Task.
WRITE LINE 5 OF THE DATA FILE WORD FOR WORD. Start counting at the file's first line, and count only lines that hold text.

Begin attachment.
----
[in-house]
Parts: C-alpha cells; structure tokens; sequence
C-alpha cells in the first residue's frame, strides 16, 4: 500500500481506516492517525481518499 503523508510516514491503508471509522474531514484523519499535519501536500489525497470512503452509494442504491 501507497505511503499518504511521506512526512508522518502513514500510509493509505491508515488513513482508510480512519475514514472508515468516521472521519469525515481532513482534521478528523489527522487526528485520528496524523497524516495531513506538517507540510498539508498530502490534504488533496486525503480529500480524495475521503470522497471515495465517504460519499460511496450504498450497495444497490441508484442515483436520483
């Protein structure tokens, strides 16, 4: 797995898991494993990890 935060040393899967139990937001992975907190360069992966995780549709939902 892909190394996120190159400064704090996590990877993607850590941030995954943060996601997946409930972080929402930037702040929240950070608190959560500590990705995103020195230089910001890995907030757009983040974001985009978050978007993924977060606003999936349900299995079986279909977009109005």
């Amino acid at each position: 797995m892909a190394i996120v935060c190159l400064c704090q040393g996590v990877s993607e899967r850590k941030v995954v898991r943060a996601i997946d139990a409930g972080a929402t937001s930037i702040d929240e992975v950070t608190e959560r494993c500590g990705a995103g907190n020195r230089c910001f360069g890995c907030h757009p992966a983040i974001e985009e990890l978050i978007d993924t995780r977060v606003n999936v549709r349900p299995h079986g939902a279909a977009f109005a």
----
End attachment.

């Amino acid at each position: 797995m892909a190394i996120v935060c190159l400064c704090q040393g996590v990877s993607e899967r850590k941030v995954v898991r943060a996601i997946d139990a409930g972080a929402t937001s930037i702040d929240e992975v950070t608190e959560r494993c500590g990705a995103g907190n020195r230089c910001f360069g890995c907030h757009p992966a983040i974001e985009e990890l978050i978007d993924t995780r977060v606003n999936v549709r349900p299995h079986g939902a279909a977009f109005a």